PASADENA, Calif.—The California Institute of Technology (Caltech) has recognized five of its graduates with the Distinguished Alumni Award, the highest honor regularly bestowed by the Institute. The award acknowledges a particular achievement, a series of achievements, or a career of achievements of noteworthy value. Since its inception in 1966, the award has been granted to outstanding alumni in the sciences, engineering, business, and the arts.
The 2011 Distinguished Alumni Award recipients are Leroy E. Hood, Steven E. Koonin, Cleve B. Moler, Carolyn C. Porco, and Albert Y. C. Yu.
Leroy E. Hood—President and Cofounder, Institute for Systems Biology
BS 1960 Biology; PhD 1968 Biochemistry
At the Institute for Systems Biology in Seattle, Leroy E. Hood is pioneering a transition from reactive medicine to proactive—predictive, preventive, personalized, and participatory, or "P4"—medicine. Rather than reacting to clinical symptoms after they appear, doctors might detect warning signs of disease by analyzing a pinprick of blood, then work together with the patient to take preventive action. While at Caltech, Hood developed groundbreaking instruments, including DNA and protein sequencers and synthesizers and the ink-jet printer for DNA arrays. When he moved to the University of Washington with support from Bill Gates, he became founder and chair of its molecular biotechnology department. Hood has published over 700 peer-reviewed papers, received 22 patents, and played a role in founding 13 biotechnology companies. He has coauthored textbooks on biochemistry, immunology, molecular biology, and genetics, and The Code of Codes, a popular book on the human genome project.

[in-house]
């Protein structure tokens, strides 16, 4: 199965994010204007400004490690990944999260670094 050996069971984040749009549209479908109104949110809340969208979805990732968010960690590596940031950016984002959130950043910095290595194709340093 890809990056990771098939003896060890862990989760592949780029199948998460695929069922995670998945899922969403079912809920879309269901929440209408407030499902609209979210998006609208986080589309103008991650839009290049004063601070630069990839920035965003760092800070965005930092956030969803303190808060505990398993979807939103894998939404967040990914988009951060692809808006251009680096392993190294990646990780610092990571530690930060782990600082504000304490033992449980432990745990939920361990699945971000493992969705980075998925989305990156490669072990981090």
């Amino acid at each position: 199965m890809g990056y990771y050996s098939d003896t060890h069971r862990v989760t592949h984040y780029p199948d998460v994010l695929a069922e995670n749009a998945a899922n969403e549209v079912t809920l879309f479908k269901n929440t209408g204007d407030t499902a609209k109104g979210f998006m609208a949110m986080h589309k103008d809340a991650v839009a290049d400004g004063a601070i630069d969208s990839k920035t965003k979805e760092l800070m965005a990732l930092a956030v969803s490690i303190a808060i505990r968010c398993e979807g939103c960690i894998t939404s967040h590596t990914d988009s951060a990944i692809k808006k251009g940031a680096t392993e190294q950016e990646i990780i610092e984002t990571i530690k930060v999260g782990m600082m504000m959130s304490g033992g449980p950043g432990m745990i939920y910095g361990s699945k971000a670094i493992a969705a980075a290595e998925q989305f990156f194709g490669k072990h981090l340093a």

Steven E. Koonin—Undersecretary for Science, U.S. Department of Energy
BS 1972 Physics
In 2009, Steven E. Koonin, chief scientist at BP from 2004 to 2009—where he developed the firm's long-range technology strategy for alternative and renewable energy sources as well as its university-based research programs—was confirmed by the U.S. Senate as undersecretary for science in the Department of Energy. A past member and chair of the JASON Study Group, advising the U.S. government on technical matters of national security, Koonin is a member of the Council on Foreign Relations and the Trilateral Commission. Koonin worked at Los Alamos National Laboratory as a summer graduate student for three years after receiving his BS from Caltech, received his PhD in theoretical physics from MIT in 1975, and joined Caltech's faculty that same year as an assistant professor. In 1981, he became professor of theoretical physics; he also served as chairman of the Caltech faculty (1989-1991) and as the Institute's seventh provost (1995-2004).
Cleve B. Moler—Chairman and Chief Scientist, MathWorks
BS 1961 Mathematics